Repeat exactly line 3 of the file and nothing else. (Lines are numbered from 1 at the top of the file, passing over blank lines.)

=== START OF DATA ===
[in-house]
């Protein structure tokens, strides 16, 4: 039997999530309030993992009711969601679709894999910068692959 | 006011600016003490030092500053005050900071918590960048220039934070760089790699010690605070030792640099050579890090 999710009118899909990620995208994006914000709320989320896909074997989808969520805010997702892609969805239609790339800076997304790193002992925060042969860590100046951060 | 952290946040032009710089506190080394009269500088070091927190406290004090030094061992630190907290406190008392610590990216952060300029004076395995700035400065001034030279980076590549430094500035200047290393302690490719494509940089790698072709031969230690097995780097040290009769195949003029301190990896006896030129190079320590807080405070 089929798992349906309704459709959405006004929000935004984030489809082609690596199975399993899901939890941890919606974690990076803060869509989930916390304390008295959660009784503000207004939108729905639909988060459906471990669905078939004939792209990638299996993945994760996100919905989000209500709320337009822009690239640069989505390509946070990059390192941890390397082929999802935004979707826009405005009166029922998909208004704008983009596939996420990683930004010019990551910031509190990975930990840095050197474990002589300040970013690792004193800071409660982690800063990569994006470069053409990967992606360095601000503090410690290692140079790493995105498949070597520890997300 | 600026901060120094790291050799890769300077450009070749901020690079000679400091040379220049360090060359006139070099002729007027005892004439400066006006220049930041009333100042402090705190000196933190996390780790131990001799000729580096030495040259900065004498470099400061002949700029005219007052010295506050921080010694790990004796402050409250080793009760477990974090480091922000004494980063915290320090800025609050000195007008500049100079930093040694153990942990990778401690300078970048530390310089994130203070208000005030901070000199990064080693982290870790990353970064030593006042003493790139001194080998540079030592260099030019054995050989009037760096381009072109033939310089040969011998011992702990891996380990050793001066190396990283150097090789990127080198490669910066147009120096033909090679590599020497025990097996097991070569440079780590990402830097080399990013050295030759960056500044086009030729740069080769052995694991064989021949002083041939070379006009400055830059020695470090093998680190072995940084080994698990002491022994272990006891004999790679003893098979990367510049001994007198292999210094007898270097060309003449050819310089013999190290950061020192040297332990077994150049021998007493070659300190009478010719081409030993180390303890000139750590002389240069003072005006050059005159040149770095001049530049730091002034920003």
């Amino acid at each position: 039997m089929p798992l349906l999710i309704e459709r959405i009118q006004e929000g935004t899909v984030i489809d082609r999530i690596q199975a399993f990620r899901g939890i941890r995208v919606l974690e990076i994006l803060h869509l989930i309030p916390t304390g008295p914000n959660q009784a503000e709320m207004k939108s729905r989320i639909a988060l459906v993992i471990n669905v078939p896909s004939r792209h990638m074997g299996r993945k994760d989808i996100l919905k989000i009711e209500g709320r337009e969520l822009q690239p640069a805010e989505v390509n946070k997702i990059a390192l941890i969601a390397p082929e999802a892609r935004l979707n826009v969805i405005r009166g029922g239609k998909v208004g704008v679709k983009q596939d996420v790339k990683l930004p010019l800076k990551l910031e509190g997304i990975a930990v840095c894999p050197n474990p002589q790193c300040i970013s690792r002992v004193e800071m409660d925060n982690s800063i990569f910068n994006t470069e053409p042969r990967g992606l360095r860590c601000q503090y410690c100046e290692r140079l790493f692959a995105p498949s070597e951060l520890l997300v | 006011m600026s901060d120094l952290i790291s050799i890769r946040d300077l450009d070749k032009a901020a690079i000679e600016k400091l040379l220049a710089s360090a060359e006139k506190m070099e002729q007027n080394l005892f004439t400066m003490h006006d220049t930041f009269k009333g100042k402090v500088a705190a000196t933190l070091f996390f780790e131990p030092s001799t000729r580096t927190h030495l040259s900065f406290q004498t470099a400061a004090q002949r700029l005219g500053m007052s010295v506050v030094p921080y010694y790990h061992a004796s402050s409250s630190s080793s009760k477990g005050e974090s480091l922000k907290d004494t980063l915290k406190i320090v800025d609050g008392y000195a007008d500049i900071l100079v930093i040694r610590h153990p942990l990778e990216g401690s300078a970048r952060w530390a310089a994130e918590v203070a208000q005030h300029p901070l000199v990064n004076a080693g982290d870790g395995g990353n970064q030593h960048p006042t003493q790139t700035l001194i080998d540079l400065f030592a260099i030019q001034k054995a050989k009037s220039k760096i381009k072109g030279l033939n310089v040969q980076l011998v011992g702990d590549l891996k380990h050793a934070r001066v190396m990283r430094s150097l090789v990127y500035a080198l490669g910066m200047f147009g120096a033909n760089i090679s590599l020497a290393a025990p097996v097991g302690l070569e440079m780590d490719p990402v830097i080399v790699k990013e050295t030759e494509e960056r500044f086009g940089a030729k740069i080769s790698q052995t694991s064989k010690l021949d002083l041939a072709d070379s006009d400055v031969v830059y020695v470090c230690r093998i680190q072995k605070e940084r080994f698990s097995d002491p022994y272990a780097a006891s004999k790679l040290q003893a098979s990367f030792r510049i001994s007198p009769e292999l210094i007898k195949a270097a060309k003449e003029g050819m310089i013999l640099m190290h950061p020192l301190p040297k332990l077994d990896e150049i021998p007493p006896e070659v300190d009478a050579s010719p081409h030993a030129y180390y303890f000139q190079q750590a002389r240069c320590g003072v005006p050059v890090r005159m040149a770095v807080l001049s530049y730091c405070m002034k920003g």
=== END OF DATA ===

């Amino acid at each position: 039997m089929p798992l349906l999710i309704e459709r959405i009118q006004e929000g935004t899909v984030i489809d082609r999530i690596q199975a399993f990620r899901g939890i941890r995208v919606l974690e990076i994006l803060h869509l989930i309030p916390t304390g008295p914000n959660q009784a503000e709320m207004k939108s729905r989320i639909a988060l459906v993992i471990n669905v078939p896909s004939r792209h990638m074997g299996r993945k994760d989808i996100l919905k989000i009711e209500g709320r337009e969520l822009q690239p640069a805010e989505v390509n946070k997702i990059a390192l941890i969601a390397p082929e999802a892609r935004l979707n826009v969805i405005r009166g029922g239609k998909v208004g704008v679709k983009q596939d996420v790339k990683l930004p010019l800076k990551l910031e509190g997304i990975a930990v840095c894999p050197n474990p002589q790193c300040i970013s690792r002992v004193e800071m409660d925060n982690s800063i990569f910068n994006t470069e053409p042969r990967g992606l360095r860590c601000q503090y410690c100046e290692r140079l790493f692959a995105p498949s070597e951060l520890l997300v | 006011m600026s901060d120094l952290i790291s050799i890769r946040d300077l450009d070749k032009a901020a690079i000679e600016k400091l040379l220049a710089s360090a060359e006139k506190m070099e002729q007027n080394l005892f004439t400066m003490h006006d220049t930041f009269k009333g100042k402090v500088a705190a000196t933190l070091f996390f780790e131990p030092s001799t000729r580096t927190h030495l040259s900065f406290q004498t470099a400061a004090q002949r700029l005219g500053m007052s010295v506050v030094p921080y010694y790990h061992a004796s402050s409250s630190s080793s009760k477990g005050e974090s480091l922000k907290d004494t980063l915290k406190i320090v800025d609050g008392y000195a007008d500049i900071l100079v930093i040694r610590h153990p942990l990778e990216g401690s300078a970048r952060w530390a310089a994130e918590v203070a208000q005030h300029p901070l000199v990064n004076a080693g982290d870790g395995g990353n970064q030593h960048p006042t003493q790139t700035l001194i080998d540079l400065f030592a260099i030019q001034k054995a050989k009037s220039k760096i381009k072109g030279l033939n310089v040969q980076l011998v011992g702990d590549l891996k380990h050793a934070r001066v190396m990283r430094s150097l090789v990127y500035a080198l490669g910066m200047f147009g120096a033909n760089i090679s590599l020497a290393a025990p097996v097991g302690l070569e440079m780590d490719p990402v830097i080399v790699k990013e050295t030759e494509e960056r500044f086009g940089a030729k740069i080769s790698q052995t694991s064989k010690l021949d002083l041939a072709d070379s006009d400055v031969v830059y020695v470090c230690r093998i680190q072995k605070e940084r080994f698990s097995d002491p022994y272990a780097a006891s004999k790679l040290q003893a098979s990367f030792r510049i001994s007198p009769e292999l210094i007898k195949a270097a060309k003449e003029g050819m310089i013999l640099m190290h950061p020192l301190p040297k332990l077994d990896e150049i021998p007493p006896e070659v300190d009478a050579s010719p081409h030993a030129y180390y303890f000139q190079q750590a002389r240069c320590g003072v005006p050059v890090r005159m040149a770095v807080l001049s530049y730091c405070m002034k920003g």